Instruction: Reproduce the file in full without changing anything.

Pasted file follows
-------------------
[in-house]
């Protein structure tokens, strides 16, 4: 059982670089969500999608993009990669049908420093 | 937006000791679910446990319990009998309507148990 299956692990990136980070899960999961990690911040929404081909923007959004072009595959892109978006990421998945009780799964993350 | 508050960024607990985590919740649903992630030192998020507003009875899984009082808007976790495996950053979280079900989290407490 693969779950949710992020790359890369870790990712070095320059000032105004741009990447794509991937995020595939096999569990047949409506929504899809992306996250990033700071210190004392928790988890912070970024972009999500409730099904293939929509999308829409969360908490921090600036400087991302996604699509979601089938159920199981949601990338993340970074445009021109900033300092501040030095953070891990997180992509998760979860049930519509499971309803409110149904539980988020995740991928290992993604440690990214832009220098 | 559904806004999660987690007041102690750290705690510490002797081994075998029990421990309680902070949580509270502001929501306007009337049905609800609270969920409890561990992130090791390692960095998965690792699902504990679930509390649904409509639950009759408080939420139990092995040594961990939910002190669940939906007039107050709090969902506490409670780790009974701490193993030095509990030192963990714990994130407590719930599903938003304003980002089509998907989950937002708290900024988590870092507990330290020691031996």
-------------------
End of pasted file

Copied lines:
[in-house]
């Protein structure tokens, strides 16, 4: 059982670089969500999608993009990669049908420093 | 937006000791679910446990319990009998309507148990 299956692990990136980070899960999961990690911040929404081909923007959004072009595959892109978006990421998945009780799964993350 | 508050960024607990985590919740649903992630030192998020507003009875899984009082808007976790495996950053979280079900989290407490 693969779950949710992020790359890369870790990712070095320059000032105004741009990447794509991937995020595939096999569990047949409506929504899809992306996250990033700071210190004392928790988890912070970024972009999500409730099904293939929509999308829409969360908490921090600036400087991302996604699509979601089938159920199981949601990338993340970074445009021109900033300092501040030095953070891990997180992509998760979860049930519509499971309803409110149904539980988020995740991928290992993604440690990214832009220098 | 559904806004999660987690007041102690750290705690510490002797081994075998029990421990309680902070949580509270502001929501306007009337049905609800609270969920409890561990992130090791390692960095998965690792699902504990679930509390649904409509639950009759408080939420139990092995040594961990939910002190669940939906007039107050709090969902506490409670780790009974701490193993030095509990030192963990714990994130407590719930599903938003304003980002089509998907989950937002708290900024988590870092507990330290020691031996």